Don Jones, who's also an anchor for NBC 17 Today, happened to take a shot of his rear wheel hot in action on one of his rides. He did it using his cell phone.
He loves his wheels, don't get me wrong, but this article of perfect shape, pattern and symmetry appeared ridiculously warped in the resulting image. Given that Don is an award winning news anchor who has traveled all around the world in the name of journalism, we all thought this might be some strange manifestation of 'spokely' attraction towards celebrity star power.
Okay. Maybe not.
Infact, this is not really new to me. It brings to mind some of the finish line pictures from my collegiate racing days. I dug this one up for you :
The spokes look like giant spidery infestations on the wheels (Courtesy : Velocityresults)Before you mouth obscenities at your camera manufacturer, know the situation. The wheel is turning really fast. If there was a way to follow or track the motion of the spokes with the camera, you may have reproduced the image much better. Think of your camera as your own eye. Focus on a rotating wheel, keeping your eyes stationary. The spinning spokes appear like a blur that makes no sense to you apart from the fact that the motion is fast. But now spin the wheel much slower and try to track the spoke as it rotates around the hub. Much better?
The characteristic warped spokes in the images above, I think, is a result of slow shutter speed. The camera has no way to track motion this fast in the perpendicular direction. Any camera with a shutter speed of lesser than 1/500th of a second will most probably produce this effect since they are incapable of freezing fast movement. A bicycle company definitely wouldn't prefer something like this to go into their product brochure.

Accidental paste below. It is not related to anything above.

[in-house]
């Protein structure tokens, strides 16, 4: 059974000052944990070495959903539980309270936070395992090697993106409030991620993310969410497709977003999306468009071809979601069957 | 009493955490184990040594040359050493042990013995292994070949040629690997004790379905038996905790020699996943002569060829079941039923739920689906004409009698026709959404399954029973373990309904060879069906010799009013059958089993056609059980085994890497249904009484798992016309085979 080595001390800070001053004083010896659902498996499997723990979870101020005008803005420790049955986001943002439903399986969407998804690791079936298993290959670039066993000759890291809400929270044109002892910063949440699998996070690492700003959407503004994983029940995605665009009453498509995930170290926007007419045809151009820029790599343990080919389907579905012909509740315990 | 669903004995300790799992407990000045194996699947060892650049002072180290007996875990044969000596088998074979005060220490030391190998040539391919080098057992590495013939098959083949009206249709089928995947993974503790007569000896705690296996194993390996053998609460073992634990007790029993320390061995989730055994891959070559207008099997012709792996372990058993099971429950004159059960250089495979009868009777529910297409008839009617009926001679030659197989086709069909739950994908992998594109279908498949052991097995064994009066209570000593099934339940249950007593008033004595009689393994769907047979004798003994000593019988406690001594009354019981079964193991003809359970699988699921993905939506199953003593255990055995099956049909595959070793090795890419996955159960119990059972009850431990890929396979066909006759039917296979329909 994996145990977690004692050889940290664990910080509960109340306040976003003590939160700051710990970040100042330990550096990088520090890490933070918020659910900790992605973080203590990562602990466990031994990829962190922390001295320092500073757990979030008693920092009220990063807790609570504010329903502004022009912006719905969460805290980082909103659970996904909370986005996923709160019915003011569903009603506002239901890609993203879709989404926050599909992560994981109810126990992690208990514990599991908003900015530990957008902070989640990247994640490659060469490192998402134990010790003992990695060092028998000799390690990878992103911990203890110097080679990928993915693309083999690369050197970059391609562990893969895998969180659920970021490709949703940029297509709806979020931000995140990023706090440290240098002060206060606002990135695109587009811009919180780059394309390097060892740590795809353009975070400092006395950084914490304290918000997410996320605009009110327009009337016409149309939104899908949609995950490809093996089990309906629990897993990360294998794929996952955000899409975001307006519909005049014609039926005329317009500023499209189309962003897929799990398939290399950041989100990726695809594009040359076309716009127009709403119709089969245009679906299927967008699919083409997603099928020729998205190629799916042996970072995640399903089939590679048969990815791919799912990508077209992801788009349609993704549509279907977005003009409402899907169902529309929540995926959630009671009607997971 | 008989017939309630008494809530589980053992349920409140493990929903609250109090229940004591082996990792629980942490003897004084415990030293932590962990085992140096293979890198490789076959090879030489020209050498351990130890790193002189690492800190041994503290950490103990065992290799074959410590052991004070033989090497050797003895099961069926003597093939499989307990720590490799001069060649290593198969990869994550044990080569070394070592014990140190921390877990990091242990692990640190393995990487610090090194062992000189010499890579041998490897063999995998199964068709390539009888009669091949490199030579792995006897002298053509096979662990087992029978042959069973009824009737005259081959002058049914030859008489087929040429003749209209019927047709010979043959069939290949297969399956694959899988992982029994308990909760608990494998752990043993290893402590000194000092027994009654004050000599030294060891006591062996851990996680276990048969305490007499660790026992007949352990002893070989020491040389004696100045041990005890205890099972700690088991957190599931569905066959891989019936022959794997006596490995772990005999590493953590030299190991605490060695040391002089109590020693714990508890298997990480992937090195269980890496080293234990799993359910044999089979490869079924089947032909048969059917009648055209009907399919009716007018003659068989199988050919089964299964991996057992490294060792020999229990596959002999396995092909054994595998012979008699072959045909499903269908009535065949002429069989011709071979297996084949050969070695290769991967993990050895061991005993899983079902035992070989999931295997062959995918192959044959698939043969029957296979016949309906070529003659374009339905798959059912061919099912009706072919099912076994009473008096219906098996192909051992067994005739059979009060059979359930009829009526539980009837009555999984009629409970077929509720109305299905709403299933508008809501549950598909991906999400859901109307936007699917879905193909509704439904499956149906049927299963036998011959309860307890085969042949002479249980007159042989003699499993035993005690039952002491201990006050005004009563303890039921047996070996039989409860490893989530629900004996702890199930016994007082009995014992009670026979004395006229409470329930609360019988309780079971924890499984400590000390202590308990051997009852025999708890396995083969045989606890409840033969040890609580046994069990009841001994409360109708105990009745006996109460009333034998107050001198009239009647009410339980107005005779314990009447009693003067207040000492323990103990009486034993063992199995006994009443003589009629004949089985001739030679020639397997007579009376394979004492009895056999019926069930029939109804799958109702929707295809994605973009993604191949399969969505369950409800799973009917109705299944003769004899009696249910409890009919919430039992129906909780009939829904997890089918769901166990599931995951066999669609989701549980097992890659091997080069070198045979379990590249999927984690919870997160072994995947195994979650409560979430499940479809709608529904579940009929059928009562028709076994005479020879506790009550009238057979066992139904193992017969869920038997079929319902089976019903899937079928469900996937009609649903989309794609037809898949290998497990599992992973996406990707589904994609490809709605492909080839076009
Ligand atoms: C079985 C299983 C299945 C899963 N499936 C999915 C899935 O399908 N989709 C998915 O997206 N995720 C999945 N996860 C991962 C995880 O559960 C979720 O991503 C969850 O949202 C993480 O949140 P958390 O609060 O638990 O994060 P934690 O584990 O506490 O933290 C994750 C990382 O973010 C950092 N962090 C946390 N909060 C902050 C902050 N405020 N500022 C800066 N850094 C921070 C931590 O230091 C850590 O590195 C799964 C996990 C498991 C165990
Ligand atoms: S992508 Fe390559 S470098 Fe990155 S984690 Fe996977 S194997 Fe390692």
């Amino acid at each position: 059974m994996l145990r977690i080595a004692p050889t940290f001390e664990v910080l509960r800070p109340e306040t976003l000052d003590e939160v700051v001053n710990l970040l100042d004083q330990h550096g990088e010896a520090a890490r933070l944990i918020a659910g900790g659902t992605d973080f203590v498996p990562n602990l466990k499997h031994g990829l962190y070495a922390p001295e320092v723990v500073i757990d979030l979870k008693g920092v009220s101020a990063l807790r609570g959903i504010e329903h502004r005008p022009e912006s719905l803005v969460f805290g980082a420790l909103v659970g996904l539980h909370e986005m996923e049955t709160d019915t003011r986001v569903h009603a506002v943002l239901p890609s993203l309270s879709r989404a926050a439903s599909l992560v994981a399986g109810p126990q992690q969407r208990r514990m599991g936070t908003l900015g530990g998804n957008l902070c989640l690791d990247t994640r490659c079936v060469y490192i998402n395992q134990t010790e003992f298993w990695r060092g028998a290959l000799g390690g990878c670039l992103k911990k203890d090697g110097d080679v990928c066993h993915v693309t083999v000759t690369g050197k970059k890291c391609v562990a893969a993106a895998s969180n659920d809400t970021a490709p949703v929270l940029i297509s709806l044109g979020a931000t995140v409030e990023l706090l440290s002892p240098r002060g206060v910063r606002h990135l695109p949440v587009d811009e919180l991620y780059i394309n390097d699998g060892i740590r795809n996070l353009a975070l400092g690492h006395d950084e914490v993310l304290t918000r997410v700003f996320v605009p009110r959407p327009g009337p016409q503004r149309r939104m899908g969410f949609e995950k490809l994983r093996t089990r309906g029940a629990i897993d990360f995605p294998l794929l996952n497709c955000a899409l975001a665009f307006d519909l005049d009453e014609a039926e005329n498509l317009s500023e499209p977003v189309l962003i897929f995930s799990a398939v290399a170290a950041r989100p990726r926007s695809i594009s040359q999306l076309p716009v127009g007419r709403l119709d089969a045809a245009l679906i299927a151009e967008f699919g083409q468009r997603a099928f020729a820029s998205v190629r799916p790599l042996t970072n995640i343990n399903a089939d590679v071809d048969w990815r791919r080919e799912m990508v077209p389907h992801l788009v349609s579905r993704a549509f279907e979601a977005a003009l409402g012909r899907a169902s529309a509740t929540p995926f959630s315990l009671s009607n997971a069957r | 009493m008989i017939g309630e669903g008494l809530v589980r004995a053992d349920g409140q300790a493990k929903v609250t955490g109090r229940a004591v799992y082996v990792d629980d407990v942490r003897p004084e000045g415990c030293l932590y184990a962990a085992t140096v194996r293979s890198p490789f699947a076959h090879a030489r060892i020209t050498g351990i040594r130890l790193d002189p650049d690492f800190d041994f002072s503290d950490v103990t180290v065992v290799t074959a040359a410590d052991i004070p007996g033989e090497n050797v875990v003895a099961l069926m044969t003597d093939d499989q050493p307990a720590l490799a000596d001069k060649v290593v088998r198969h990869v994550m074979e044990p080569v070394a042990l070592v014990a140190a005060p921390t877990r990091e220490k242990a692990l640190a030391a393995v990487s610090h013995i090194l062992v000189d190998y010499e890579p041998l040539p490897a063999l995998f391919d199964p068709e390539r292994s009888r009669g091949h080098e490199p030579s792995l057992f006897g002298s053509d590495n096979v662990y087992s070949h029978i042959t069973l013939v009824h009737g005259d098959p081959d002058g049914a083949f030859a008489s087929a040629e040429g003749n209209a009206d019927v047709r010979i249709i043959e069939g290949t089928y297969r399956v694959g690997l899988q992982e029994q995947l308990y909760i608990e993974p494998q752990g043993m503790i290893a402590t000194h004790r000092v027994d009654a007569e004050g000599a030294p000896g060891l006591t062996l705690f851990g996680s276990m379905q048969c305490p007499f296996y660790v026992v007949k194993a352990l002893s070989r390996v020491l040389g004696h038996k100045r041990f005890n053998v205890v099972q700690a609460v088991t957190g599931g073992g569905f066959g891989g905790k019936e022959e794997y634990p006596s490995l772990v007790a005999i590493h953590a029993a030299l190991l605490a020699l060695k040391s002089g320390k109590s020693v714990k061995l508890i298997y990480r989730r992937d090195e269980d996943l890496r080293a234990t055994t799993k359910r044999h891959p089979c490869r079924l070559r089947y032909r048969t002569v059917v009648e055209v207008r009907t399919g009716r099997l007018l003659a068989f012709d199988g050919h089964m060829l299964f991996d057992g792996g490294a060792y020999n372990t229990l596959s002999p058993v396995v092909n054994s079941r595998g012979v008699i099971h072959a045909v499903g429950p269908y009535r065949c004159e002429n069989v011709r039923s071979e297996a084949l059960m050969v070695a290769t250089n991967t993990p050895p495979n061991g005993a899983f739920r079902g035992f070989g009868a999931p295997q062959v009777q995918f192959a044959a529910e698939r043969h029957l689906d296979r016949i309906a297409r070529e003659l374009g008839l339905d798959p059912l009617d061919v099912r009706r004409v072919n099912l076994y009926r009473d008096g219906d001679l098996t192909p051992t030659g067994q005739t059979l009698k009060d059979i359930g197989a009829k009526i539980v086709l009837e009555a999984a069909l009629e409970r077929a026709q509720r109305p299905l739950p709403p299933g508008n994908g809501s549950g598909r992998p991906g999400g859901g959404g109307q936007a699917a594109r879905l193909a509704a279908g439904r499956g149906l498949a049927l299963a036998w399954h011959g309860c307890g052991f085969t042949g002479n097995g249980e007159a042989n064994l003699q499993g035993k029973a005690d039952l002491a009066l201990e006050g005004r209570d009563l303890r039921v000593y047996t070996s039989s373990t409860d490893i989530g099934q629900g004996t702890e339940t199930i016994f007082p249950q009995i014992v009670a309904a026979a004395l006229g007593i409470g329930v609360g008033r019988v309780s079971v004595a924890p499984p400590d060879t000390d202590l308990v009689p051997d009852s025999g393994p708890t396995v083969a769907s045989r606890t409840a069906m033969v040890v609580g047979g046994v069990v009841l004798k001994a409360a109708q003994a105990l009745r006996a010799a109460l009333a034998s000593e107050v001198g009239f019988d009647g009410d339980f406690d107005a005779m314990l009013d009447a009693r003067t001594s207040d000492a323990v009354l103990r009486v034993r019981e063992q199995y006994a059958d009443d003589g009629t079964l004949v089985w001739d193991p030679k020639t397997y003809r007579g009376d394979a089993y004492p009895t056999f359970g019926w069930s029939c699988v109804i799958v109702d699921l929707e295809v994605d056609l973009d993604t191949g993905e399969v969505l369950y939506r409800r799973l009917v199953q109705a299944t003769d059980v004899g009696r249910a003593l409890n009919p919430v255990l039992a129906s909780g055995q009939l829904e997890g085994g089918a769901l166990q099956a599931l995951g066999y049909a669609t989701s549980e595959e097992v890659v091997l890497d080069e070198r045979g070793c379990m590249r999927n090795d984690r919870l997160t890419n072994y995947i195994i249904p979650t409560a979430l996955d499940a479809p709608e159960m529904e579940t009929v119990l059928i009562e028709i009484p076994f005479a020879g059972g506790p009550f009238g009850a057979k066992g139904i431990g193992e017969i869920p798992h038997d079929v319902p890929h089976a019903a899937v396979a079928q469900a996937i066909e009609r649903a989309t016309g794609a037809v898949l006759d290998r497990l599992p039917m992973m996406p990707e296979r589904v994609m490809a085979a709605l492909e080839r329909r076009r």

So I believe you can avoid this by using higher shutter speeds. In digital cameras, you can do this by increasing the ISO settings. However, you'll have to play around and experiment with the amount of noise you're getting in your images as a result.
Faster shutter speeds freezes the spinning wheel better. Courtesy : Megapixel
Additional Resources : The effect of the shutter speed on image
UPDATE/CORRECTION (11/25/08) : When I talked about shutter speeds above, I was pertaining to proper digital cameras. It must be mentioned that cellphones have no physical shutter at all. Instead, they use software to tell the camera how long to record light coming through the lens (mostly plastic). But because the internal processor and software are often slow, the lag between when you press the button and when the picture is captured can be a second or more. It will be interesting to see whether a digital camera with a good sensor and ISO range, when substituted instead of a cellphone, will eliminate the warping. Nevertheless, it is still a pretty cool effect.